Interim Chief of the Department of Children's Services, Jim Henry/The Tennessean
The Department of Children's Services' glitchy computer system has improved significantly, Commissioner Jim Henry wrote in an emailed progress report on Friday.
All major problems have been fixed and a list of 1,700 defects identified a year ago have been whittled down to 383 minor ones that remain, he said.
Henry took over the state's $650 million child welfare agency nearly one month ago after former chief Kate O'Day resigned. O'Day's departure came as a series of controversies emerged at the agency, including its inability to accurately account for the deaths of children in its care.
Under O'Day, the department's computer system - known as TFACTS - also failed to generate routine payments to foster parents and contractors and was unable to produce accurate data on children required by outside agencies, watchdog groups and independent overseers.
After a review of agency data, which he ordered, Henry said Friday that he could now confirm that 14 children died in DCS custody in 2011 and 11 more died in 2012.
Henry said he hopes to be able to report "in the near future" on the larger group of Tennessee children who died after having some interaction with DCS social workers but were not taken into custody. DCS previously reported that at least 73 children in either of those categories had died in 2012, but the agency has declined to verify or update those numbers until it has completed an internal review of its data systems.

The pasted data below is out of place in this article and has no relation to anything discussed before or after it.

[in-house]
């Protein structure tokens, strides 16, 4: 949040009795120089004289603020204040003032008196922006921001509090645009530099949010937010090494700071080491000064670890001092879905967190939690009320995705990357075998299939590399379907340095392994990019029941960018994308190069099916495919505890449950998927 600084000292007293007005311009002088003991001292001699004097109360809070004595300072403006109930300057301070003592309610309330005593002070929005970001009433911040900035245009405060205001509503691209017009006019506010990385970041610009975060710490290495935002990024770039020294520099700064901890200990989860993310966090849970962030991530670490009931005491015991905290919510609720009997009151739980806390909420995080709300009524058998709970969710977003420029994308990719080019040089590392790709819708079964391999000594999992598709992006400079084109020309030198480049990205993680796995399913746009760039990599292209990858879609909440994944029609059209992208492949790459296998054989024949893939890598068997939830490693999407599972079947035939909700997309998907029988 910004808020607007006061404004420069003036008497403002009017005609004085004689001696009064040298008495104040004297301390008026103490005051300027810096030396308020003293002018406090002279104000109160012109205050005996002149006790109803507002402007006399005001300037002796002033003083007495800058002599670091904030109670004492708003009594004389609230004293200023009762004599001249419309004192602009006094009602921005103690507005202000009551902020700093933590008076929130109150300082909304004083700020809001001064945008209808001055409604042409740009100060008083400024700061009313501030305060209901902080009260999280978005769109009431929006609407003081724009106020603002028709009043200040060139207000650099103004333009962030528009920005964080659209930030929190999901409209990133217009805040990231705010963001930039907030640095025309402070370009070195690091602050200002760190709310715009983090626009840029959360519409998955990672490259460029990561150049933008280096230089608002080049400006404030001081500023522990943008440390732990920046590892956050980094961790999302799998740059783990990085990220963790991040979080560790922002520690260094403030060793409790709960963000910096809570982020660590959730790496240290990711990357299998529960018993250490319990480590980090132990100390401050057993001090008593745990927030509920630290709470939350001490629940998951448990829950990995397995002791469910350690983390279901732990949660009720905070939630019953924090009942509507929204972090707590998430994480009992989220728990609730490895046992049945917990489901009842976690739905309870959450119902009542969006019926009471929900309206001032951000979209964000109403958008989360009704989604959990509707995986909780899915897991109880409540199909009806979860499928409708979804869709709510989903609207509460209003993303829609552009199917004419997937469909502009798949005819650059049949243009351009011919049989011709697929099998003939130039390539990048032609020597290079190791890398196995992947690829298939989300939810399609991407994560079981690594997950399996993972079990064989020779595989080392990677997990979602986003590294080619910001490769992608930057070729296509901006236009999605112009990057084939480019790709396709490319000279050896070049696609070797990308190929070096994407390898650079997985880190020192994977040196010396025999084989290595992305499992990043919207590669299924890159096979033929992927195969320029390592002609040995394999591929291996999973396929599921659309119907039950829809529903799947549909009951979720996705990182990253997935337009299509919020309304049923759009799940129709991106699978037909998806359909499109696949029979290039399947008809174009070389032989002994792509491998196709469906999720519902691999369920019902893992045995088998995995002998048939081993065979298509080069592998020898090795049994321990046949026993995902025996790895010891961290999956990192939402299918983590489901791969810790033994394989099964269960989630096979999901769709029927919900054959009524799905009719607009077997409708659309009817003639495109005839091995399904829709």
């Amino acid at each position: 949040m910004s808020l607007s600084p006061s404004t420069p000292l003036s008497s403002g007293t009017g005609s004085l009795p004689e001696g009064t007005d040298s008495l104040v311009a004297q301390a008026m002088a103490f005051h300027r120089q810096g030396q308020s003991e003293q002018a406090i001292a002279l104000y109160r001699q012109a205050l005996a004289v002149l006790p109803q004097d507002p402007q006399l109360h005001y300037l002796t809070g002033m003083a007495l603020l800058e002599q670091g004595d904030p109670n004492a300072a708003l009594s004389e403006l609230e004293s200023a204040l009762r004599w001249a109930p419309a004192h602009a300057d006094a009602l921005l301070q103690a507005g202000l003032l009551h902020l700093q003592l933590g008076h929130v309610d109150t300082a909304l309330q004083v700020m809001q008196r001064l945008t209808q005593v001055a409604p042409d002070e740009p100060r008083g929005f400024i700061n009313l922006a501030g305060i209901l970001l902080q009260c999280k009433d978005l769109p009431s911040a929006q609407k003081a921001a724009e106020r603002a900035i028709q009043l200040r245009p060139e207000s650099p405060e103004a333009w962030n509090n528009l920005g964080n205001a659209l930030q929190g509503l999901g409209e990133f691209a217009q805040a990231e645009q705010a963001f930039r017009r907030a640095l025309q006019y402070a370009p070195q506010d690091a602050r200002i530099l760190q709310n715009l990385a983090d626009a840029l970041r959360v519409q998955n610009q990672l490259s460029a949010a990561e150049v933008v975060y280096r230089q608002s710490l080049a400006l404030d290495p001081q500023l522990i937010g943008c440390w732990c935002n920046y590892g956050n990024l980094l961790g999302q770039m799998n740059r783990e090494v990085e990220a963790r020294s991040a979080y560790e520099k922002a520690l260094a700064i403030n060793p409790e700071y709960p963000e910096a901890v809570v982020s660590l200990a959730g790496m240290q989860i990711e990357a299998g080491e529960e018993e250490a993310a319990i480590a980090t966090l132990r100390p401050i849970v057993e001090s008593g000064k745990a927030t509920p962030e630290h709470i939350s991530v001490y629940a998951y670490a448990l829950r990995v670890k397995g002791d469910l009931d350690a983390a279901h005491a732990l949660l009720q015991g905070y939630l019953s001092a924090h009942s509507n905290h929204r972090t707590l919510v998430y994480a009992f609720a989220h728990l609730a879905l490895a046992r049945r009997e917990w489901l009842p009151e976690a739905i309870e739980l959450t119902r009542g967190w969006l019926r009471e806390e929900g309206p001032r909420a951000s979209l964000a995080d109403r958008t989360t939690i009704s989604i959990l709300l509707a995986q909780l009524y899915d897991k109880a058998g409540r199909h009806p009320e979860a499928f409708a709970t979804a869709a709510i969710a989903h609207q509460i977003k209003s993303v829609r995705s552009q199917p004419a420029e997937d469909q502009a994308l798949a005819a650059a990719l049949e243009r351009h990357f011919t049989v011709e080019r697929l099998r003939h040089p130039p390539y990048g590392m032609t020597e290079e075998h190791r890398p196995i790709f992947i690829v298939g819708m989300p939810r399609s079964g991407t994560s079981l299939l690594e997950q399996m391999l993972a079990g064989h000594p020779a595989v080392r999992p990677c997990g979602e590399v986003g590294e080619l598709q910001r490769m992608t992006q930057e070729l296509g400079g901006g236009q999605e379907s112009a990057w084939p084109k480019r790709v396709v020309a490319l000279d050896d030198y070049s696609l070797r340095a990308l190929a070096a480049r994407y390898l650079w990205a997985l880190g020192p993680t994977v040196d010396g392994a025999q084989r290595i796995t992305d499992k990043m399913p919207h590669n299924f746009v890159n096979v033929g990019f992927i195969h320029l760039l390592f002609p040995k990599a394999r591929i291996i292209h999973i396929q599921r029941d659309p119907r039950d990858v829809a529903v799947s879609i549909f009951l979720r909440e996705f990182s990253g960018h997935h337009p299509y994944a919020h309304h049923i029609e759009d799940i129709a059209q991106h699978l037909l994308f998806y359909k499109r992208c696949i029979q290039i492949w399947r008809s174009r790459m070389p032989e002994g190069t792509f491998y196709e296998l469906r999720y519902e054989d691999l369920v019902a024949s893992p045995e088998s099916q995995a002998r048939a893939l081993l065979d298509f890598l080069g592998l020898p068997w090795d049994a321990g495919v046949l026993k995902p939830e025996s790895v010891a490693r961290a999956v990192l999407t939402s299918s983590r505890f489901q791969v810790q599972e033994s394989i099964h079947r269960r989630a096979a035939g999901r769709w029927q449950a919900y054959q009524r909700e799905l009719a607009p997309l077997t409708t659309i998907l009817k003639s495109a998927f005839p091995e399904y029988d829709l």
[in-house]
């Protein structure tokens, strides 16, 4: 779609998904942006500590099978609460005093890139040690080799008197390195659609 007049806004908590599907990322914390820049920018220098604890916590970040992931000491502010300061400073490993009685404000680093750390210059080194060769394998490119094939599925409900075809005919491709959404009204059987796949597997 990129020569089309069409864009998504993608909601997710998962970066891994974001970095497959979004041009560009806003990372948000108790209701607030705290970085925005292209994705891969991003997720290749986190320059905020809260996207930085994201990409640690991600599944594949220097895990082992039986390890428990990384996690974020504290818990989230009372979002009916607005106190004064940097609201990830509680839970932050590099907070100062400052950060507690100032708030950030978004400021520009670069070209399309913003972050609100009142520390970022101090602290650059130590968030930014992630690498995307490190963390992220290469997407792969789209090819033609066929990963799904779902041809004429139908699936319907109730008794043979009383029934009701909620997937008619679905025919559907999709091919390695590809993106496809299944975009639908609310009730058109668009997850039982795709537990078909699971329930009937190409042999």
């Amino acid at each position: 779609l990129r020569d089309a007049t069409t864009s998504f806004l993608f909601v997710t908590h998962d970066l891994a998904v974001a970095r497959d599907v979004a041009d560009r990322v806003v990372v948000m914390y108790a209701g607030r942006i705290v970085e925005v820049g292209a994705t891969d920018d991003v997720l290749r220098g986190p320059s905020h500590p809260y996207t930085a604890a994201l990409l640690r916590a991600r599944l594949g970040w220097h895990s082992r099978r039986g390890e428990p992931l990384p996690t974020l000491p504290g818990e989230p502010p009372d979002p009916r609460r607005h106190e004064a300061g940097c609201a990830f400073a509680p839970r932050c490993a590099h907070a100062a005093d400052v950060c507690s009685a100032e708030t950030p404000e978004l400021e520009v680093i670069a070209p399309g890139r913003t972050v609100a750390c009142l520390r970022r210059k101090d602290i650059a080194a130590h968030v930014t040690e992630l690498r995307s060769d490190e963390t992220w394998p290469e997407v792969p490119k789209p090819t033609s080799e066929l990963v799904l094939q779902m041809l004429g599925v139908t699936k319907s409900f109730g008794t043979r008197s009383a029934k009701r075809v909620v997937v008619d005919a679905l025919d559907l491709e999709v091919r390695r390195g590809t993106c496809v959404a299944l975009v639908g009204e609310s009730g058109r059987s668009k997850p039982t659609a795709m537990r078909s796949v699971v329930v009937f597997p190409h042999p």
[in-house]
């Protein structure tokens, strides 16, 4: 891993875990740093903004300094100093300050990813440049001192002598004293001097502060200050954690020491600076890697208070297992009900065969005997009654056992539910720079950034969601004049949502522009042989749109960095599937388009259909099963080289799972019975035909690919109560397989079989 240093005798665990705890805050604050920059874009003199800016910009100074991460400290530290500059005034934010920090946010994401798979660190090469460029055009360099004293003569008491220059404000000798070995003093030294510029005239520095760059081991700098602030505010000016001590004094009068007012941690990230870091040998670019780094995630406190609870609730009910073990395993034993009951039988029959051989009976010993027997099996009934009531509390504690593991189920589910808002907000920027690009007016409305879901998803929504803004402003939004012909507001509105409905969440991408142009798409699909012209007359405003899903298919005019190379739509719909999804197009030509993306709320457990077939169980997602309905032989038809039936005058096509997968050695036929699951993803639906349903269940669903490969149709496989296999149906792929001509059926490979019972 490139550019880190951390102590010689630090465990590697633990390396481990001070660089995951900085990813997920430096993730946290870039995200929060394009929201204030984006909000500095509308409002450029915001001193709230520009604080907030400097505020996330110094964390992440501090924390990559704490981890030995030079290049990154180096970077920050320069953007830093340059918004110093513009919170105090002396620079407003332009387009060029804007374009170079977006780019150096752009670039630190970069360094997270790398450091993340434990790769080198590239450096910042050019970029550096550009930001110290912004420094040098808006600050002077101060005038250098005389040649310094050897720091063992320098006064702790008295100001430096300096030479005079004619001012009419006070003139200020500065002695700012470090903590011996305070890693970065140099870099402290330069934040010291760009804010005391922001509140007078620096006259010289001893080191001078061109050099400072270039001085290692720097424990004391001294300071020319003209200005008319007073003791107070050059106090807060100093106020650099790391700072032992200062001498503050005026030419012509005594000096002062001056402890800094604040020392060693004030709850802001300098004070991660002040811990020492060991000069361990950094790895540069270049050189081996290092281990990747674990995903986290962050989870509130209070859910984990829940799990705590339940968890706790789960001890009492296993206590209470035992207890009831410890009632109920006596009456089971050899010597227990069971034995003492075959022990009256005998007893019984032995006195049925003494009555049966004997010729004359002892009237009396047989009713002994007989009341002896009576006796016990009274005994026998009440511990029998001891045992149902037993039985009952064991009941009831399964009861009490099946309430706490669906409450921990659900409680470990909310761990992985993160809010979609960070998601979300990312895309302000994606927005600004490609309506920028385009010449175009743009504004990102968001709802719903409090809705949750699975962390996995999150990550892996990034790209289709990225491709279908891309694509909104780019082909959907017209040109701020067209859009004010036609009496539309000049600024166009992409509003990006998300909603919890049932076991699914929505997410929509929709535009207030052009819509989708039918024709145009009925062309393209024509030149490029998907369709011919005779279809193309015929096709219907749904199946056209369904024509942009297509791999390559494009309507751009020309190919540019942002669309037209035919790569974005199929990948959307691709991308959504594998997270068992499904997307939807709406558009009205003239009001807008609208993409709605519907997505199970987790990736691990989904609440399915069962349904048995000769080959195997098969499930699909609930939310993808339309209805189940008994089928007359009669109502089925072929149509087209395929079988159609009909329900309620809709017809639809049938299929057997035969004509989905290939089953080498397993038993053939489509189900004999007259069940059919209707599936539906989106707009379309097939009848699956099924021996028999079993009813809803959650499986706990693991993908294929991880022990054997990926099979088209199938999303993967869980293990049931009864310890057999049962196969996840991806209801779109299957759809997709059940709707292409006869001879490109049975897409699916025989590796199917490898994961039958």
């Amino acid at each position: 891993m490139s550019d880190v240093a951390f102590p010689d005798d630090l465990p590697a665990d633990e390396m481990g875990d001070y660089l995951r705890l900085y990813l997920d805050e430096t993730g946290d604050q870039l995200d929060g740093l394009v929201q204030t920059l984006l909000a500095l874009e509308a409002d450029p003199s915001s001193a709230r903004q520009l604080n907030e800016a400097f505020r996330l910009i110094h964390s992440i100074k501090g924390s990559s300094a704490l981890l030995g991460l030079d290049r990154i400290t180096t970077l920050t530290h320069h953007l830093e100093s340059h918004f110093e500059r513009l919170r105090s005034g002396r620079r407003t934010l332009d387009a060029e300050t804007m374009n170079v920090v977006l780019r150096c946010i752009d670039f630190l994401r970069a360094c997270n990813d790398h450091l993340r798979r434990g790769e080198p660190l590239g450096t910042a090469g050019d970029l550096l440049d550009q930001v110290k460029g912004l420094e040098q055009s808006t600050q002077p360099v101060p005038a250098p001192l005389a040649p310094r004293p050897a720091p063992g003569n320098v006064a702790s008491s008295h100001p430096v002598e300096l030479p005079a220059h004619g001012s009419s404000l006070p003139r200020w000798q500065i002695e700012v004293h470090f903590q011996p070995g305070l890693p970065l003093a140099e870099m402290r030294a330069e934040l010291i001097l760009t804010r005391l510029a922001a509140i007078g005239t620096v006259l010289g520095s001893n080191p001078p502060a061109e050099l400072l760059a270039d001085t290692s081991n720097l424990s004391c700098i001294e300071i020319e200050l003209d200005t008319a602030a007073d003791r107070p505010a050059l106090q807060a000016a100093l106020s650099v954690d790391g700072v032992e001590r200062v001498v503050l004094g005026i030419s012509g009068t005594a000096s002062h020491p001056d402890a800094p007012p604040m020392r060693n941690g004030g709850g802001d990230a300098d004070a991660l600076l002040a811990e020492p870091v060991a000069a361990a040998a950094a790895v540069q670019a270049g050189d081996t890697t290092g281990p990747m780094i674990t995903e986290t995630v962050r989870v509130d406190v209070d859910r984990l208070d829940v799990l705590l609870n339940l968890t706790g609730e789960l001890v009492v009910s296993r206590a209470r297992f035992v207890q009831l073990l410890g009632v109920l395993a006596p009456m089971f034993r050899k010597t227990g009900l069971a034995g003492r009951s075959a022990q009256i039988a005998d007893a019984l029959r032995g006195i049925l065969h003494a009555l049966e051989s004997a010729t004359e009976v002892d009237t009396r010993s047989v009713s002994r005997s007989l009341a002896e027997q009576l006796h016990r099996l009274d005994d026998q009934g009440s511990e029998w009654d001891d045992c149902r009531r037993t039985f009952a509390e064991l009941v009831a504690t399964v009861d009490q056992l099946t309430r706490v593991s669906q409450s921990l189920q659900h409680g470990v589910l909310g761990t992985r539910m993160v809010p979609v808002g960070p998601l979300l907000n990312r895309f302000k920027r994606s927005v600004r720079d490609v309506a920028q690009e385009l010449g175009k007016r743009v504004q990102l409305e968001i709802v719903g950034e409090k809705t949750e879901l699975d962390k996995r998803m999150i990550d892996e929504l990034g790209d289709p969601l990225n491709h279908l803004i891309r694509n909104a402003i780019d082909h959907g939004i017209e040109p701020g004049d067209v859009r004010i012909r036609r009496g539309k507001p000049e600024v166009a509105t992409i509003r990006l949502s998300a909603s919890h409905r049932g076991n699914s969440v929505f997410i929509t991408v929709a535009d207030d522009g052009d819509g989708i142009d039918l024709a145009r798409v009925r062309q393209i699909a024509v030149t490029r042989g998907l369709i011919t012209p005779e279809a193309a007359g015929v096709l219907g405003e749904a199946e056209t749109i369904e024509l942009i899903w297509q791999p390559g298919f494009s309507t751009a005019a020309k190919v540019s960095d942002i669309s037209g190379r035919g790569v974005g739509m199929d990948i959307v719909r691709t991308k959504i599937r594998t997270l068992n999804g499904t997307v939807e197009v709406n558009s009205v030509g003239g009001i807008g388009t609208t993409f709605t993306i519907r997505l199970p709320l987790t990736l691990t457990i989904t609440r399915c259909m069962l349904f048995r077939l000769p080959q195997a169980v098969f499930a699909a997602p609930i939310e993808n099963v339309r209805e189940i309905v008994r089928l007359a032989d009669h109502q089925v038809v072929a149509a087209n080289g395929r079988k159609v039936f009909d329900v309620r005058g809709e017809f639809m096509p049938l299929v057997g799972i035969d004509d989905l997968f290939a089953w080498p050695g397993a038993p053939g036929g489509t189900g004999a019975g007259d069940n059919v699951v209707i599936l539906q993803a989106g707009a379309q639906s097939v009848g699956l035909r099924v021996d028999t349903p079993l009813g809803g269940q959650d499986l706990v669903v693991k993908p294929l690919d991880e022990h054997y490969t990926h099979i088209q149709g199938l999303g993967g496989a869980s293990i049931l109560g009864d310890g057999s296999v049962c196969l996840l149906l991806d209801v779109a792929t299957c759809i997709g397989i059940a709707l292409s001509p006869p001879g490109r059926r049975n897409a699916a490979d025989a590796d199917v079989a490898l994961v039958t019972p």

The $27 million TFACTS system was installed by O'Day's predecessor, but its most serious problems emerged under her tenure. O'Day announced in October that fixing the system would cost $3.96 million, and the fixes would be completed by June. Agency spokeswoman Molly Sudderth said Friday the computer system would be fully repaired by the end of the year.
Agency officials had on at least four occasions since September released incorrect numbers on the deaths of children in their care. The data problems earned the wrath of Judge Todd Campbell in January. The Nashville U.S. District Court judge pointedly suggested to DCS attorneys that the agency should compare its files to obituaries to pin down the names of deceased children.
Campbell ordered DCS to report back in April.
Henry said he would provide more updates on the computer system next week.